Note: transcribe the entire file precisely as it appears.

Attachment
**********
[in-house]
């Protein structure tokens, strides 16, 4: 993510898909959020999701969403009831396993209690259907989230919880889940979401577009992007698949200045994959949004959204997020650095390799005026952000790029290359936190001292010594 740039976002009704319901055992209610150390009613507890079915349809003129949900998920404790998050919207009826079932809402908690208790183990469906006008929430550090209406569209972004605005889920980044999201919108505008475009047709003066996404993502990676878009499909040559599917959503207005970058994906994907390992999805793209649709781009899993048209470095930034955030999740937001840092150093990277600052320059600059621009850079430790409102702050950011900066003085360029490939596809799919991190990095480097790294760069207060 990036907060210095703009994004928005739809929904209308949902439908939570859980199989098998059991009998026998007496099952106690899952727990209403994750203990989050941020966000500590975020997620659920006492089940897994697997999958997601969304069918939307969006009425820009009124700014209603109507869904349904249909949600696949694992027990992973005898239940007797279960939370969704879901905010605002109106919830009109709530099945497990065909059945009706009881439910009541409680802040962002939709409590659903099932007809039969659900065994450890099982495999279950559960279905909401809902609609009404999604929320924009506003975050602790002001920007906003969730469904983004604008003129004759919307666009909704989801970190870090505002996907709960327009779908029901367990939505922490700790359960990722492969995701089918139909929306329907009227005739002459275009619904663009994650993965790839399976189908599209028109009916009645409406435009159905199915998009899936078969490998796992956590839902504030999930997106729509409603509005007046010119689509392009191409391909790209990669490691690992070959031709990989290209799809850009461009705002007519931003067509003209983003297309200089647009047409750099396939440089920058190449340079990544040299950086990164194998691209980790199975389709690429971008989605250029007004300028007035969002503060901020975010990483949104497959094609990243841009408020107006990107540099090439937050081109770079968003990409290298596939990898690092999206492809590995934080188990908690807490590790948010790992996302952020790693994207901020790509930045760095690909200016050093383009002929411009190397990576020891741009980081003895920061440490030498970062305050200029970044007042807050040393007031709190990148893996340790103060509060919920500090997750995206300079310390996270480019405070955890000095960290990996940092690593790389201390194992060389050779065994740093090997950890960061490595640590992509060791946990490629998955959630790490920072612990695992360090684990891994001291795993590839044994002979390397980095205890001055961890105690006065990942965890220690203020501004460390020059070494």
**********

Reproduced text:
[in-house]
């Protein structure tokens, strides 16, 4: 993510898909959020999701969403009831396993209690259907989230919880889940979401577009992007698949200045994959949004959204997020650095390799005026952000790029290359936190001292010594 740039976002009704319901055992209610150390009613507890079915349809003129949900998920404790998050919207009826079932809402908690208790183990469906006008929430550090209406569209972004605005889920980044999201919108505008475009047709003066996404993502990676878009499909040559599917959503207005970058994906994907390992999805793209649709781009899993048209470095930034955030999740937001840092150093990277600052320059600059621009850079430790409102702050950011900066003085360029490939596809799919991190990095480097790294760069207060 990036907060210095703009994004928005739809929904209308949902439908939570859980199989098998059991009998026998007496099952106690899952727990209403994750203990989050941020966000500590975020997620659920006492089940897994697997999958997601969304069918939307969006009425820009009124700014209603109507869904349904249909949600696949694992027990992973005898239940007797279960939370969704879901905010605002109106919830009109709530099945497990065909059945009706009881439910009541409680802040962002939709409590659903099932007809039969659900065994450890099982495999279950559960279905909401809902609609009404999604929320924009506003975050602790002001920007906003969730469904983004604008003129004759919307666009909704989801970190870090505002996907709960327009779908029901367990939505922490700790359960990722492969995701089918139909929306329907009227005739002459275009619904663009994650993965790839399976189908599209028109009916009645409406435009159905199915998009899936078969490998796992956590839902504030999930997106729509409603509005007046010119689509392009191409391909790209990669490691690992070959031709990989290209799809850009461009705002007519931003067509003209983003297309200089647009047409750099396939440089920058190449340079990544040299950086990164194998691209980790199975389709690429971008989605250029007004300028007035969002503060901020975010990483949104497959094609990243841009408020107006990107540099090439937050081109770079968003990409290298596939990898690092999206492809590995934080188990908690807490590790948010790992996302952020790693994207901020790509930045760095690909200016050093383009002929411009190397990576020891741009980081003895920061440490030498970062305050200029970044007042807050040393007031709190990148893996340790103060509060919920500090997750995206300079310390996270480019405070955890000095960290990996940092690593790389201390194992060389050779065994740093090997950890960061490595640590992509060791946990490629998955959630790490920072612990695992360090684990891994001291795993590839044994002979390397980095205890001055961890105690006065990942965890220690203020501004460390020059070494």